And this perception influences our own way of seeing. We can either look upon our world as an object  – lifeless and inert – or we can see it as a living presence that is continually unfolding  – each moment absolutely unique like musical notes on the piano keys  – and each part also containing within it the pattern of the whole.


W.S. Merwin, Departures and Returns by Christopher Merrill in Poets and Writers magazine (July/August 2005)

A Reverence for the Moment is adapted from Artful Leadership: Awakening the Commons of the Imagination Michael Jones  (2006, Trafford)

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The Roots of Aliveness

It has often been said that our span of awareness is a mile wide and an inch deep. The quality of our inner life is frequently overlooked in our efforts to cope the daily demands and expectations of our outer life. One enabling metaphor that helps us look at this is the ecology of a tree. The outer life is symbolized by the leaves and branches – they correspond to life of reactivity and busyness- of action plans, performance goals, desired outcomes and results. Sometimes we direct our attention down a little, to the trunk and lower limbs. Here we look at structures, strategies and processes. Where we spend the least of our time is the ground underneath. Yet it is the roots and the soil that give the tree resilience and the strength to grow and weather sudden changes year after year.

The shift from focusing on the trunk and the branches to the ground beneath corresponds to a shift of awareness from a factory/ production to a more adaptive/ artful mindset. Giving our attention to the ground of being beneath an organization, a community- or a tree involves an artful process of creating form out of the ambiguous circumstances and variable conditions we find ourselves in. This includes the very precise and complex interaction among many subtle variables including energy and space as well as tone, atmosphere, rhythm and time. The language shifts from action and meaning to story, to metaphor, to felt experience and the underlying stillness that holds it all.

Root systems, like artists learn to create in the moment, to search for the soil conditions that feel most fertile and ‘alive’, to inquire, to sense and absorb, to follow their attractions, invent and change course in the moment and feel their way. In other words, roots, in their search for connective and fertile ground , travel a road less traveled, just as we do as we seek to find our own way.

Yet we are still influenced by industrial age mind set that impedes our ability to adapt creatively in a time of complexity and sudden change. We still tend to rely, not on our own deep intuition but upon the perfection of external authority, of preconceived, of sequenced actions and mechanisms for scheduling and control.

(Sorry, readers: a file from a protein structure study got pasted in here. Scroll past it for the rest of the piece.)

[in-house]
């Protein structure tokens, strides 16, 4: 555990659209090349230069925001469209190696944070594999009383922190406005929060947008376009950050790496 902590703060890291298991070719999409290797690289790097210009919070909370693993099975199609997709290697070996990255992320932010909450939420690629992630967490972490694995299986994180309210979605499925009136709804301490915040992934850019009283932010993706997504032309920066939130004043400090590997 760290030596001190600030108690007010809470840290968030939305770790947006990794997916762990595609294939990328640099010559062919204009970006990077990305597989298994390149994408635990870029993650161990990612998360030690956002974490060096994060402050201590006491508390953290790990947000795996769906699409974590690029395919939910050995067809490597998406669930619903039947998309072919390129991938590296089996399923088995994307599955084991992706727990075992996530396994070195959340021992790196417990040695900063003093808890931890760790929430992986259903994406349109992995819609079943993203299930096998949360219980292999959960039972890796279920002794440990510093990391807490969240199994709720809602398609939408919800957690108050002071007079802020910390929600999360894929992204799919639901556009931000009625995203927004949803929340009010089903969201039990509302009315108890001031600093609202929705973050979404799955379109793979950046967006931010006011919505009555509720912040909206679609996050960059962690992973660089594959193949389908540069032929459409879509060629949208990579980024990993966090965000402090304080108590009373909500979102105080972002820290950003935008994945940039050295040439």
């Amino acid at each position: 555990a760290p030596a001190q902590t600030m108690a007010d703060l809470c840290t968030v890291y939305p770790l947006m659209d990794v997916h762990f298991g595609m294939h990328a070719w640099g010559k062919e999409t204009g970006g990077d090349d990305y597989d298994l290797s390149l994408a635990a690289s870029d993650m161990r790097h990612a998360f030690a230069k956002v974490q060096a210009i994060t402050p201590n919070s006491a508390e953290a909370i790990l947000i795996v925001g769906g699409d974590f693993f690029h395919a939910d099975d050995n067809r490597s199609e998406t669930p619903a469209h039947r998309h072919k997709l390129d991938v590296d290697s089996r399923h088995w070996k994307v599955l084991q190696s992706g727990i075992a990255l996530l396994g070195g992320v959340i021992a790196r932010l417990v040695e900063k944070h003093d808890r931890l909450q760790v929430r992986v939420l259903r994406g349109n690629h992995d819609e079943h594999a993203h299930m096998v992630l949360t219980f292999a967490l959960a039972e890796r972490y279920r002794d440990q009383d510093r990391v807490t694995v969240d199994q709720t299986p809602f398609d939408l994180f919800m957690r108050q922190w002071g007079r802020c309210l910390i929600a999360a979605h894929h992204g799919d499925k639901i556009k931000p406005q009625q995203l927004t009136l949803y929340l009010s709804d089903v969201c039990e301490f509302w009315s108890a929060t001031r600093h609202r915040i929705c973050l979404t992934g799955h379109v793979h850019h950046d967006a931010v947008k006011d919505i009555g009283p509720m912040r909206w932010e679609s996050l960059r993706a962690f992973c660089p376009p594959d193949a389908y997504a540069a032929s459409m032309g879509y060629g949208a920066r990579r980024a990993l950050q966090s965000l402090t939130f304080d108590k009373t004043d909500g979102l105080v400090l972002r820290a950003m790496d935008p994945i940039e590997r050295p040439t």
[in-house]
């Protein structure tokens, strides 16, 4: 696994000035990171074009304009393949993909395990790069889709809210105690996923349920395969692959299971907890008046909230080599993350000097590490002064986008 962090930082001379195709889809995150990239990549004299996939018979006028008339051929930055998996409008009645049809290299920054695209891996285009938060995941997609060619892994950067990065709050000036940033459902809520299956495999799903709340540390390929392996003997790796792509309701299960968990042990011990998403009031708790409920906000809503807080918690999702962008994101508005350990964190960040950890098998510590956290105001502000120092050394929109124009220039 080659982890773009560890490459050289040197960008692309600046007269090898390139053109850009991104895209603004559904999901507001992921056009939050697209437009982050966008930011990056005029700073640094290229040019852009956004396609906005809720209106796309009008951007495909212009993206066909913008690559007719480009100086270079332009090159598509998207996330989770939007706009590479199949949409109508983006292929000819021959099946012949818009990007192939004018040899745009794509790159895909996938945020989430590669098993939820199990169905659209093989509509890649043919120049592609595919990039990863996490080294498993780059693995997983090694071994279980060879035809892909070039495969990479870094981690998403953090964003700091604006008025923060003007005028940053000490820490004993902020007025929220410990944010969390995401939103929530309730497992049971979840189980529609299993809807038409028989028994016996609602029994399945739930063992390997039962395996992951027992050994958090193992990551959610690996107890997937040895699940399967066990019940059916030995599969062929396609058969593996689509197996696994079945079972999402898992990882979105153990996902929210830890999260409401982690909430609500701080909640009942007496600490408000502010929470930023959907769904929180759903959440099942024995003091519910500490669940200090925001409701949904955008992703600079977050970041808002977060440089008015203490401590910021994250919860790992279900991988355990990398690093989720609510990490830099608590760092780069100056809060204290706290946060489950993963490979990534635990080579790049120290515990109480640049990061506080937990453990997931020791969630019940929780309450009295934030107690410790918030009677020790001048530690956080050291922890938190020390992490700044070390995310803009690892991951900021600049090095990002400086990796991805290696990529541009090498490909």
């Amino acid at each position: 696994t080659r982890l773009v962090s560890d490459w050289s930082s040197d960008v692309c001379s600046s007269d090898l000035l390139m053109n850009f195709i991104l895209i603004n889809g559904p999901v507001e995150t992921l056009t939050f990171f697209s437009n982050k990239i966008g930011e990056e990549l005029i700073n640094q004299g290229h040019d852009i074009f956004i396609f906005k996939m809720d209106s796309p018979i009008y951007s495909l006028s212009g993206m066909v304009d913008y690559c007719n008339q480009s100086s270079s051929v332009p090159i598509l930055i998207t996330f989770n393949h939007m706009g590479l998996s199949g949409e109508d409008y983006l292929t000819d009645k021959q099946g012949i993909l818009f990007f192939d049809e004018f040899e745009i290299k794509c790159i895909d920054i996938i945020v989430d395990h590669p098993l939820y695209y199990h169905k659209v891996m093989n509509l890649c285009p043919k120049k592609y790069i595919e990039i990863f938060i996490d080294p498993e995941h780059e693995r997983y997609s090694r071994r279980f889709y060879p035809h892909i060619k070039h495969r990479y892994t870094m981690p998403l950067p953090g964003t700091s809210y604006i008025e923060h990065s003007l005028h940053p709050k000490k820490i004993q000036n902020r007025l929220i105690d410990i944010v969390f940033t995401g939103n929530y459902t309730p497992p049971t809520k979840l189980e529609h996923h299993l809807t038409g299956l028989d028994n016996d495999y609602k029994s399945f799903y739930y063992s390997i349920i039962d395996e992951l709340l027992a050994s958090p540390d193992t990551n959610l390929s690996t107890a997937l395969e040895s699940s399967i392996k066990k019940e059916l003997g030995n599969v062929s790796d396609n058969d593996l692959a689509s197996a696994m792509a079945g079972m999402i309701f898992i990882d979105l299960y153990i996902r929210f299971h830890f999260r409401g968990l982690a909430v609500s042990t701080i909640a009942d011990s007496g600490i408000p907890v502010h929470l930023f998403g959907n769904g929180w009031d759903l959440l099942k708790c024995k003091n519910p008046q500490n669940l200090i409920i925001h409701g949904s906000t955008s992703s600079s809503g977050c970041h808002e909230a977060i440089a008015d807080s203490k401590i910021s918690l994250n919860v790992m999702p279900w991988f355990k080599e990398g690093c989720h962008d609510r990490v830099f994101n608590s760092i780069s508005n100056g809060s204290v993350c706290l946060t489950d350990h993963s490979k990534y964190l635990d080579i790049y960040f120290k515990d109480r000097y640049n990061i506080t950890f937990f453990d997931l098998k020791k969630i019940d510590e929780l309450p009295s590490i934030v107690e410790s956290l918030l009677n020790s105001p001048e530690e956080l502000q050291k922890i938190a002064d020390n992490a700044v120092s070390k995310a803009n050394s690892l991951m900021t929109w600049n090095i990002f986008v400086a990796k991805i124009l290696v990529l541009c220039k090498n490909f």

As management theorists Henry Mintzberg and Alexandra McHugh write;

Strategies (and this may apply for life as well as leadership and organizational strategies) grow like weeds in a garden; they are not cultivated like tomatoes in a hothouse…sometimes it is more important to let patterns emerge than to foresee an artificial consistency… sometimes an individual actor …creates his or her own pattern…and other times, the external environment imposes a pattern. In some cases many different actors converge around a theme, perhaps gradually, perhaps spontaneously; …to manage in this context is to create a climate within which a wide variety of strategies can grow…to watch what does in fact come up and not be too quick to cut off the unexpected…

What can we do to create the ground for roots systems that are also resilient and life affirming?

Letting Go
We need to release our industrial age or mechanistic ways of thinking – including our needs for planning and control – in order to accept a much wider range of variations and possibilities. This corresponds to the musicians open stage, where their repertoire and what they do well may need to be set aside in order to be open to the aliveness of the moment – and to follow its leading wherever they may go. In other words, in a living process the process itself IS the content. As such, it tends to unfold based on what feels most right alive and true. It cannot be preconceived or created fully in anticipation or out of a concept formed in advance.

As a pianist and composer I go over a composition time and time again listening and feeling for the underlying pattern that is emerging from beneath. In this way I make a lot of mistakes and go down blind alleys as I explore the emerging compositions many changing ways. Each iteration contributes to enhancing and enriching my auditory imagination so that I am able to make better aesthetic choices later on. In this context to be iterative is not to correct errors or mistakes but to engage them so as to be more aligned with a process of emergence that lies beneath. Working in this way holds within it a sense of taking our art into our body, such that there is a sense of both naturalness and simplicity to it even when it may appear difficult and complex to someone observing it from the outside.